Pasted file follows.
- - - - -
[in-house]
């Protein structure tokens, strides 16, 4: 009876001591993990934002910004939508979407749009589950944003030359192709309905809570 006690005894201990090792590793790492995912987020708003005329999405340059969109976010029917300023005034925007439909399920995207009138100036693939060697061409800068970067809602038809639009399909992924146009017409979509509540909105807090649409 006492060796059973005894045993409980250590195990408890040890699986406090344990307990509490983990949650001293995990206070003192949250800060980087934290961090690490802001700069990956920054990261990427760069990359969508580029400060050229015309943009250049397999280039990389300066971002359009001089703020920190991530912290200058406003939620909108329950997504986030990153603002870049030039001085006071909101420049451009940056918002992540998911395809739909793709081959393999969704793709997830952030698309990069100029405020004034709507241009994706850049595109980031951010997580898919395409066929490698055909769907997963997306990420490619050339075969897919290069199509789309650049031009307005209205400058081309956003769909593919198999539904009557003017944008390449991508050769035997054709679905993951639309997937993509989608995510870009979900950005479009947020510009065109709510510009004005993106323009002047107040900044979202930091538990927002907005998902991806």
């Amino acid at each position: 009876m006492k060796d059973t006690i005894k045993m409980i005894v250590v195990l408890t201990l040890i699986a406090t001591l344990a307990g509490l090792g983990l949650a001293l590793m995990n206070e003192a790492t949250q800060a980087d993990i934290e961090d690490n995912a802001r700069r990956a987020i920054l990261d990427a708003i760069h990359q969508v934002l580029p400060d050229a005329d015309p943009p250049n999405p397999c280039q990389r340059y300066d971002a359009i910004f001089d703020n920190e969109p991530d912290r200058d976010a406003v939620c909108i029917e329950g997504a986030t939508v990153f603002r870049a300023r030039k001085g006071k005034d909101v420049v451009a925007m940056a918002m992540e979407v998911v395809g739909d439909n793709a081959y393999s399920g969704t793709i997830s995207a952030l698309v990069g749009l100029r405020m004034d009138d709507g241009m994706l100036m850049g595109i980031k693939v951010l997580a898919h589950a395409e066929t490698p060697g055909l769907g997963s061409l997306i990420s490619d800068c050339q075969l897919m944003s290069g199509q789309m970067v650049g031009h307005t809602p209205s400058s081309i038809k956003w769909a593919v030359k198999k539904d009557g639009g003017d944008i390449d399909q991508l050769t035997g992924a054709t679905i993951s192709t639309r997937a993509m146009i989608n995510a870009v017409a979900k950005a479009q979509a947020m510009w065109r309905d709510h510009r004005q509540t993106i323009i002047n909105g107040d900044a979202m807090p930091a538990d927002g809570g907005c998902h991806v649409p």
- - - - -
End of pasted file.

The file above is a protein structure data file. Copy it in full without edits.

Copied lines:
[in-house]
């Protein structure tokens, strides 16, 4: 009876001591993990934002910004939508979407749009589950944003030359192709309905809570 006690005894201990090792590793790492995912987020708003005329999405340059969109976010029917300023005034925007439909399920995207009138100036693939060697061409800068970067809602038809639009399909992924146009017409979509509540909105807090649409 006492060796059973005894045993409980250590195990408890040890699986406090344990307990509490983990949650001293995990206070003192949250800060980087934290961090690490802001700069990956920054990261990427760069990359969508580029400060050229015309943009250049397999280039990389300066971002359009001089703020920190991530912290200058406003939620909108329950997504986030990153603002870049030039001085006071909101420049451009940056918002992540998911395809739909793709081959393999969704793709997830952030698309990069100029405020004034709507241009994706850049595109980031951010997580898919395409066929490698055909769907997963997306990420490619050339075969897919290069199509789309650049031009307005209205400058081309956003769909593919198999539904009557003017944008390449991508050769035997054709679905993951639309997937993509989608995510870009979900950005479009947020510009065109709510510009004005993106323009002047107040900044979202930091538990927002907005998902991806």
């Amino acid at each position: 009876m006492k060796d059973t006690i005894k045993m409980i005894v250590v195990l408890t201990l040890i699986a406090t001591l344990a307990g509490l090792g983990l949650a001293l590793m995990n206070e003192a790492t949250q800060a980087d993990i934290e961090d690490n995912a802001r700069r990956a987020i920054l990261d990427a708003i760069h990359q969508v934002l580029p400060d050229a005329d015309p943009p250049n999405p397999c280039q990389r340059y300066d971002a359009i910004f001089d703020n920190e969109p991530d912290r200058d976010a406003v939620c909108i029917e329950g997504a986030t939508v990153f603002r870049a300023r030039k001085g006071k005034d909101v420049v451009a925007m940056a918002m992540e979407v998911v395809g739909d439909n793709a081959y393999s399920g969704t793709i997830s995207a952030l698309v990069g749009l100029r405020m004034d009138d709507g241009m994706l100036m850049g595109i980031k693939v951010l997580a898919h589950a395409e066929t490698p060697g055909l769907g997963s061409l997306i990420s490619d800068c050339q075969l897919m944003s290069g199509q789309m970067v650049g031009h307005t809602p209205s400058s081309i038809k956003w769909a593919v030359k198999k539904d009557g639009g003017d944008i390449d399909q991508l050769t035997g992924a054709t679905i993951s192709t639309r997937a993509m146009i989608n995510a870009v017409a979900k950005a479009q979509a947020m510009w065109r309905d709510h510009r004005q509540t993106i323009i002047n909105g107040d900044a979202m807090p930091a538990d927002g809570g907005c998902h991806v649409p």